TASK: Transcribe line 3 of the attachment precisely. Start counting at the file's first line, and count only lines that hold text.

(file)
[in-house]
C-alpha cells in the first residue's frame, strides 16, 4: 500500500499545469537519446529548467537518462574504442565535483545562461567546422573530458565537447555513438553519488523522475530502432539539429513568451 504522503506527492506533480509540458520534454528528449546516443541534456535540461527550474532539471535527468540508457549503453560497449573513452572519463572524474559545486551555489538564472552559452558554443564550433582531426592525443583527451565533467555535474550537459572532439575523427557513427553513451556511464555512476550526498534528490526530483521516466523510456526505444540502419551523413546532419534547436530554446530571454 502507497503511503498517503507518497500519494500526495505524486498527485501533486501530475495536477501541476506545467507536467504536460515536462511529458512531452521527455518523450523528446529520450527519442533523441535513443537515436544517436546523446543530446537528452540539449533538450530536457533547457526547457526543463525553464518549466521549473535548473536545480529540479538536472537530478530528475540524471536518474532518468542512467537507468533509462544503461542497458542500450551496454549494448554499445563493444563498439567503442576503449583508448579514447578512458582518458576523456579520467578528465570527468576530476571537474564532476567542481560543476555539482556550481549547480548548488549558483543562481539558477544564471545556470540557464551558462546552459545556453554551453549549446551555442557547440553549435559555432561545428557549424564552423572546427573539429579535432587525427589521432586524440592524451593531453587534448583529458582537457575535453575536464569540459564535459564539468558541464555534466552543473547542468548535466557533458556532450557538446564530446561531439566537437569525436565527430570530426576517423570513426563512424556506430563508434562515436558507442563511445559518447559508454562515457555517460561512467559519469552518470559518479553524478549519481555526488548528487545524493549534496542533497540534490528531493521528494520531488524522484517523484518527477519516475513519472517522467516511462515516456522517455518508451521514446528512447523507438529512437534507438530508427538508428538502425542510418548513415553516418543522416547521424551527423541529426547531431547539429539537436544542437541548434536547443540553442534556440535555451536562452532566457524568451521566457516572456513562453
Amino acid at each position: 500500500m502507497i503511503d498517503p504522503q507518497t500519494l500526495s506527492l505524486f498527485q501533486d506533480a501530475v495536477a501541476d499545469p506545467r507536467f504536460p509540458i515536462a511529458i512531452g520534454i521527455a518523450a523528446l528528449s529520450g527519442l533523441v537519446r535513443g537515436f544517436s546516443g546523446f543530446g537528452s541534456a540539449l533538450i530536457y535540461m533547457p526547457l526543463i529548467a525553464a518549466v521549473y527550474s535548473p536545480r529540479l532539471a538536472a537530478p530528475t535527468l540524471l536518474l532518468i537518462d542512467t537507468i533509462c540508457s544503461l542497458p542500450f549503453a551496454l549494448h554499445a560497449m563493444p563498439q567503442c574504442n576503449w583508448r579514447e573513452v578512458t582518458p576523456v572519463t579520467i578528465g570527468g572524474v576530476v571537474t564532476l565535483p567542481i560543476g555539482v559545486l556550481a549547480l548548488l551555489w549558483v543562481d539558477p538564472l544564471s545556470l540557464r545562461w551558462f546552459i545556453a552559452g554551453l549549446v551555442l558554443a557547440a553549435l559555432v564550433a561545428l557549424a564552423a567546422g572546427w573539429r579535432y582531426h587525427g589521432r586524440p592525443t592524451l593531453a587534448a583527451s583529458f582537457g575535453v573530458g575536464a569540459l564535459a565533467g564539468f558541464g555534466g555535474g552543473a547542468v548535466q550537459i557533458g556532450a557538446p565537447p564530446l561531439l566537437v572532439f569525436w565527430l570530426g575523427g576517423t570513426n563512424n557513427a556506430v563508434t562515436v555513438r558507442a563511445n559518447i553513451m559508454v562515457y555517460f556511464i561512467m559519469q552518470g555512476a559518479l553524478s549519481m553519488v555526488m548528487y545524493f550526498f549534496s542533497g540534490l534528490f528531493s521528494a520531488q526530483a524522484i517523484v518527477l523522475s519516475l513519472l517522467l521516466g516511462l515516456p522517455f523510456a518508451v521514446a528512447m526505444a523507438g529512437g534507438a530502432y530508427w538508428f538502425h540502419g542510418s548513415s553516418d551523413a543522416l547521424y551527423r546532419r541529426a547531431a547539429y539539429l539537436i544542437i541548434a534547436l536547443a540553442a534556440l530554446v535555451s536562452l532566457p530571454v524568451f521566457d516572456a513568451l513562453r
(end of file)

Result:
Amino acid at each position: 500500500m502507497i503511503d498517503p504522503q507518497t500519494l500526495s506527492l505524486f498527485q501533486d506533480a501530475v495536477a501541476d499545469p506545467r507536467f504536460p509540458i515536462a511529458i512531452g520534454i521527455a518523450a523528446l528528449s529520450g527519442l533523441v537519446r535513443g537515436f544517436s546516443g546523446f543530446g537528452s541534456a540539449l533538450i530536457y535540461m533547457p526547457l526543463i529548467a525553464a518549466v521549473y527550474s535548473p536545480r529540479l532539471a538536472a537530478p530528475t535527468l540524471l536518474l532518468i537518462d542512467t537507468i533509462c540508457s544503461l542497458p542500450f549503453a551496454l549494448h554499445a560497449m563493444p563498439q567503442c574504442n576503449w583508448r579514447e573513452v578512458t582518458p576523456v572519463t579520467i578528465g570527468g572524474v576530476v571537474t564532476l565535483p567542481i560543476g555539482v559545486l556550481a549547480l548548488l551555489w549558483v543562481d539558477p538564472l544564471s545556470l540557464r545562461w551558462f546552459i545556453a552559452g554551453l549549446v551555442l558554443a557547440a553549435l559555432v564550433a561545428l557549424a564552423a567546422g572546427w573539429r579535432y582531426h587525427g589521432r586524440p592525443t592524451l593531453a587534448a583527451s583529458f582537457g575535453v573530458g575536464a569540459l564535459a565533467g564539468f558541464g555534466g555535474g552543473a547542468v548535466q550537459i557533458g556532450a557538446p565537447p564530446l561531439l566537437v572532439f569525436w565527430l570530426g575523427g576517423t570513426n563512424n557513427a556506430v563508434t562515436v555513438r558507442a563511445n559518447i553513451m559508454v562515457y555517460f556511464i561512467m559519469q552518470g555512476a559518479l553524478s549519481m553519488v555526488m548528487y545524493f550526498f549534496s542533497g540534490l534528490f528531493s521528494a520531488q526530483a524522484i517523484v518527477l523522475s519516475l513519472l517522467l521516466g516511462l515516456p522517455f523510456a518508451v521514446a528512447m526505444a523507438g529512437g534507438a530502432y530508427w538508428f538502425h540502419g542510418s548513415s553516418d551523413a543522416l547521424y551527423r546532419r541529426a547531431a547539429y539539429l539537436i544542437i541548434a534547436l536547443a540553442a534556440l530554446v535555451s536562452l532566457p530571454v524568451f521566457d516572456a513568451l513562453r